Let 'em in!
Give me your tired, your poor.
These words have served to welcome generations of immigrants to the U.S. Increasingly though, Canada is becoming the destination of choice. But the numbers it has welcomed in the past will pale in contrast to those we can expect to hear knocking on our door in years to come.
Natural disasters, food and water shortages, and desertification linked to climate change – to which the wealthiest countries are the greatest contributors – often manifest as civil instability. Widespread domestic conflict will push people out of their homes just to live. This shift can best be described as “survival migration.”
Together these factors will ensure that Canada, a nation built by immigrants, will be asked to receive an unprecedented number of immigrants and refugees in the next 100 years. Unfortunately many of our immigration laws, settlement policies – not to mention public opinion – are just not prepared for these changes.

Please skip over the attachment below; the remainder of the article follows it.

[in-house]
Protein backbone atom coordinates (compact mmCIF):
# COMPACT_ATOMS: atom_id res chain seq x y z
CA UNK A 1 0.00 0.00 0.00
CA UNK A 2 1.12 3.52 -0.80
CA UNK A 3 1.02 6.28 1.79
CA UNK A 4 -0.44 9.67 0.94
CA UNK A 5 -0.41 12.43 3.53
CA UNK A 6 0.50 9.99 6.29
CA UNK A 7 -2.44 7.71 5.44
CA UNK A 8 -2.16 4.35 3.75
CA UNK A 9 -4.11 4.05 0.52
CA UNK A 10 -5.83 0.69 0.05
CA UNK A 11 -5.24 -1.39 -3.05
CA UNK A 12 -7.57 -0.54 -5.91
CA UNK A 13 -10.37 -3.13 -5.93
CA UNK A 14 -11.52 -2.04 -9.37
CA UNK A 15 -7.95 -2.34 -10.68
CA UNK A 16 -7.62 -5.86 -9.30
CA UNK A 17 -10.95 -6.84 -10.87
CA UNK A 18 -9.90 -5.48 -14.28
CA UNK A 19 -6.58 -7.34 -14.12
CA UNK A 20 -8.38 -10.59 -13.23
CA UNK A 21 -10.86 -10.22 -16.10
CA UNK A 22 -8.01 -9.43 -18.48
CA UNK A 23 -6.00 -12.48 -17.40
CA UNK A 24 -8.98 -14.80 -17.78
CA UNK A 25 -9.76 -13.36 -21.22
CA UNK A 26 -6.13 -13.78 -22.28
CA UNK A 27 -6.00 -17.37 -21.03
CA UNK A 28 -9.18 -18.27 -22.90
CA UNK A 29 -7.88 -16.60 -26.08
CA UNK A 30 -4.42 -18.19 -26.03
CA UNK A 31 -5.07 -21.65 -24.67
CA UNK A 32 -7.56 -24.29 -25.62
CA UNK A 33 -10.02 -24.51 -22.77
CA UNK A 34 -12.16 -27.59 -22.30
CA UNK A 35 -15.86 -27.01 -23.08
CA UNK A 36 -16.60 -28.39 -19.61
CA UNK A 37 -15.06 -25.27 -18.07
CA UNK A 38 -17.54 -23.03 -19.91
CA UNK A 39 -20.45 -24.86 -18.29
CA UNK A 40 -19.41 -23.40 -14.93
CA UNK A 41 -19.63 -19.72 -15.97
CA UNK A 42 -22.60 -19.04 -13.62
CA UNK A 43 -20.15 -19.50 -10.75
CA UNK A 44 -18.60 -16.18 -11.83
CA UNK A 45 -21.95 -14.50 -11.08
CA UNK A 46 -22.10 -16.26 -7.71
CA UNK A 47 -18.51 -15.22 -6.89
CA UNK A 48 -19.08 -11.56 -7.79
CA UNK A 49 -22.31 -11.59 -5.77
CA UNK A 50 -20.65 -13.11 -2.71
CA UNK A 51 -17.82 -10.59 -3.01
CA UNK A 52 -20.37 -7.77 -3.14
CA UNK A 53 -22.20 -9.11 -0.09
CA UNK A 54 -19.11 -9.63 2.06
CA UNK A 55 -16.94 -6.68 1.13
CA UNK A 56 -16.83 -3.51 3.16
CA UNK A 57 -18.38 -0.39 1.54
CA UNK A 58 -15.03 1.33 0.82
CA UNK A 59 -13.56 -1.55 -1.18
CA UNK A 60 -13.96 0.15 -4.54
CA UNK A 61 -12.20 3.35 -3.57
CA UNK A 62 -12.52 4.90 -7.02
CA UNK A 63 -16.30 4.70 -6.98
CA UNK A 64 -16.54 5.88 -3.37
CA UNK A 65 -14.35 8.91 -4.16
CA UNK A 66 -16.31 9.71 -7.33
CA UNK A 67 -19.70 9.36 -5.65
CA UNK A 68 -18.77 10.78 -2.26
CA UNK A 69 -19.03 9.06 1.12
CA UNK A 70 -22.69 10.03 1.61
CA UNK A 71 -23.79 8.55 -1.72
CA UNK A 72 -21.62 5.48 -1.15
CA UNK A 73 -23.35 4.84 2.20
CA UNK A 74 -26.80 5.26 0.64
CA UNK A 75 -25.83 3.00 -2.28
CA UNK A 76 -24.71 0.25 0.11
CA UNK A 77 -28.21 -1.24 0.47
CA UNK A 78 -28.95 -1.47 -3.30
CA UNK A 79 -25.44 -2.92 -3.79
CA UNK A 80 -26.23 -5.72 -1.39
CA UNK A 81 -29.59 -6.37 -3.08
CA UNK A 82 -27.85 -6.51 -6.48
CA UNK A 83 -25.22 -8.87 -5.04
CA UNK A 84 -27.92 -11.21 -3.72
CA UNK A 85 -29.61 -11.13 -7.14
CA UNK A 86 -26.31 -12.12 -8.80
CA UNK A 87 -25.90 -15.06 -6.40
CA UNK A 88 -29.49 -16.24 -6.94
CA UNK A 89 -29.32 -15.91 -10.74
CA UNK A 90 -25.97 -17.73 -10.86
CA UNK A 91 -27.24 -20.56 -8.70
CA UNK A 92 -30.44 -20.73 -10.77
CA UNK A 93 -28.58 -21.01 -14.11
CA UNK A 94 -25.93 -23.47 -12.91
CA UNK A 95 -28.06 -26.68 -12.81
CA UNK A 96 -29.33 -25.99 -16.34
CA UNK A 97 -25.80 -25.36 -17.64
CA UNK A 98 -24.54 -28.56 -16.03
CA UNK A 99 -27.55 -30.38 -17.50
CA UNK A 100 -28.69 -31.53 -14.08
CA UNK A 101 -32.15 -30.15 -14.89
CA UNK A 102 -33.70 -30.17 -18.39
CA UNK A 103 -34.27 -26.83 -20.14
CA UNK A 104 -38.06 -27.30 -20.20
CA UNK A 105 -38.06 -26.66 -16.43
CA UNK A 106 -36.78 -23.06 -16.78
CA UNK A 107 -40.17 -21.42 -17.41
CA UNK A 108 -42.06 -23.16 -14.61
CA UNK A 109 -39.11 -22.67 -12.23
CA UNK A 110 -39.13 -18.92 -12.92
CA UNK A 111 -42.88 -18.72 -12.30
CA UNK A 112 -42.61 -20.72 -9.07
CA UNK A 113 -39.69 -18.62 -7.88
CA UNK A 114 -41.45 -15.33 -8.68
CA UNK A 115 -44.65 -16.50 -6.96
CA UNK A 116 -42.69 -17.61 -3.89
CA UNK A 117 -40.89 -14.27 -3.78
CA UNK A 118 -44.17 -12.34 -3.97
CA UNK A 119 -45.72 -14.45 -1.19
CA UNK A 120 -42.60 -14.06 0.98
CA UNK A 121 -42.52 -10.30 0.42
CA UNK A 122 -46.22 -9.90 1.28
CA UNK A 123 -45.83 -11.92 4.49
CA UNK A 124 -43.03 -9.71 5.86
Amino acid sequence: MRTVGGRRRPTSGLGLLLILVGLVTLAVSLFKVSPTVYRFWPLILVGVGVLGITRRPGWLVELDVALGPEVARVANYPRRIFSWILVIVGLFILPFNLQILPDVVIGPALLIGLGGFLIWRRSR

A recent Supreme Court of Canada case helps illustrate. In Kanthasamy v Canada, the Court dealt with humanitarian and compassionate grounds under the Immigration and Refugee Protection Act. What was ostensibly a residual catch-all category for exceptional cases falling outside the categories created in the Act has now been expanded to include a more flexible application of “unusual and undeserved or disproportionate hardship.”
Omar Ha-Redeye is a Toronto lawyer and legal educator